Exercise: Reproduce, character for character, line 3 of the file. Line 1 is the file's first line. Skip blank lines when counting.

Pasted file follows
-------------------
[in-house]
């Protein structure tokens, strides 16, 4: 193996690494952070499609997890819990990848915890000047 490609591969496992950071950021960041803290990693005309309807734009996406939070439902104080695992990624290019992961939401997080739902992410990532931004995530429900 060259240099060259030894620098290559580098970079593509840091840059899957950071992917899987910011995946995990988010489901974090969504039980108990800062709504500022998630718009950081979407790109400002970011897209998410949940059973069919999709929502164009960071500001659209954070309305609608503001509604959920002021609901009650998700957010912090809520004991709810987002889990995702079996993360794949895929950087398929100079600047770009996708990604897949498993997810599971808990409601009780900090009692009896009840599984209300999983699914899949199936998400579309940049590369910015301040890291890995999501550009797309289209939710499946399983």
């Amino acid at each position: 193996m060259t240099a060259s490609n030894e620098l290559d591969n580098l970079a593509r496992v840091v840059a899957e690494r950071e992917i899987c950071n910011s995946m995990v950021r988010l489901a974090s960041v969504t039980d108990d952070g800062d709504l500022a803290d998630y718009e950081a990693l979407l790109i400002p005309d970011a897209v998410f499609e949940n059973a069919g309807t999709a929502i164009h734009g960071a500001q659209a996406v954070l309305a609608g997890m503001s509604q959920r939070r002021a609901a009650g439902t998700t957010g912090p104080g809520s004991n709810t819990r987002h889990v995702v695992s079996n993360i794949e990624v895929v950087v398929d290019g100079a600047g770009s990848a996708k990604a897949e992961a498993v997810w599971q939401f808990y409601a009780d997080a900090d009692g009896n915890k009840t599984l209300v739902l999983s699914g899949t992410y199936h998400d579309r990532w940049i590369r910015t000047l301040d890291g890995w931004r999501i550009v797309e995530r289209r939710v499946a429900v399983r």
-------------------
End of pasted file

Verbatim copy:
């Amino acid at each position: 193996m060259t240099a060259s490609n030894e620098l290559d591969n580098l970079a593509r496992v840091v840059a899957e690494r950071e992917i899987c950071n910011s995946m995990v950021r988010l489901a974090s960041v969504t039980d108990d952070g800062d709504l500022a803290d998630y718009e950081a990693l979407l790109i400002p005309d970011a897209v998410f499609e949940n059973a069919g309807t999709a929502i164009h734009g960071a500001q659209a996406v954070l309305a609608g997890m503001s509604q959920r939070r002021a609901a009650g439902t998700t957010g912090p104080g809520s004991n709810t819990r987002h889990v995702v695992s079996n993360i794949e990624v895929v950087v398929d290019g100079a600047g770009s990848a996708k990604a897949e992961a498993v997810w599971q939401f808990y409601a009780d997080a900090d009692g009896n915890k009840t599984l209300v739902l999983s699914g899949t992410y199936h998400d579309r990532w940049i590369r910015t000047l301040d890291g890995w931004r999501i550009v797309e995530r289209r939710v499946a429900v399983r």